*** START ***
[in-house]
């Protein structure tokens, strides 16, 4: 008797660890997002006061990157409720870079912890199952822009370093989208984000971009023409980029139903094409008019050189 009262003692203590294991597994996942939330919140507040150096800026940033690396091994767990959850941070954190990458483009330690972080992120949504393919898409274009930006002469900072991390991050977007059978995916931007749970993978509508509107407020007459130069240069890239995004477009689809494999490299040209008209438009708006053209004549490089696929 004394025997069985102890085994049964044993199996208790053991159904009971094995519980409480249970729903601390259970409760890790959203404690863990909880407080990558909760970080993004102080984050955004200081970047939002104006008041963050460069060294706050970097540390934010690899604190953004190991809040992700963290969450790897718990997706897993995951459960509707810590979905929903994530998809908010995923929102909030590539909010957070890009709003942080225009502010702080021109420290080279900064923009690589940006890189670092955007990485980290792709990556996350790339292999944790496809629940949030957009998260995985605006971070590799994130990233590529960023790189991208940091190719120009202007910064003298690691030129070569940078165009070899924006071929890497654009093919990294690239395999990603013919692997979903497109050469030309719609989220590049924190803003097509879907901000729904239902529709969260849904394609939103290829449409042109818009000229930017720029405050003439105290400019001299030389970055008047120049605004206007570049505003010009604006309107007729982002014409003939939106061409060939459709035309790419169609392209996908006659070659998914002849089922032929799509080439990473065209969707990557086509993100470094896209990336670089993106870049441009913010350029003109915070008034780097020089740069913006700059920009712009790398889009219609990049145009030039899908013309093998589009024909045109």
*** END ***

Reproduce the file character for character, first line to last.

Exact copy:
[in-house]
């Protein structure tokens, strides 16, 4: 008797660890997002006061990157409720870079912890199952822009370093989208984000971009023409980029139903094409008019050189 009262003692203590294991597994996942939330919140507040150096800026940033690396091994767990959850941070954190990458483009330690972080992120949504393919898409274009930006002469900072991390991050977007059978995916931007749970993978509508509107407020007459130069240069890239995004477009689809494999490299040209008209438009708006053209004549490089696929 004394025997069985102890085994049964044993199996208790053991159904009971094995519980409480249970729903601390259970409760890790959203404690863990909880407080990558909760970080993004102080984050955004200081970047939002104006008041963050460069060294706050970097540390934010690899604190953004190991809040992700963290969450790897718990997706897993995951459960509707810590979905929903994530998809908010995923929102909030590539909010957070890009709003942080225009502010702080021109420290080279900064923009690589940006890189670092955007990485980290792709990556996350790339292999944790496809629940949030957009998260995985605006971070590799994130990233590529960023790189991208940091190719120009202007910064003298690691030129070569940078165009070899924006071929890497654009093919990294690239395999990603013919692997979903497109050469030309719609989220590049924190803003097509879907901000729904239902529709969260849904394609939103290829449409042109818009000229930017720029405050003439105290400019001299030389970055008047120049605004206007570049505003010009604006309107007729982002014409003939939106061409060939459709035309790419169609392209996908006659070659998914002849089922032929799509080439990473065209969707990557086509993100470094896209990336670089993106870049441009913010350029003109915070008034780097020089740069913006700059920009712009790398889009219609990049145009030039899908013309093998589009024909045109």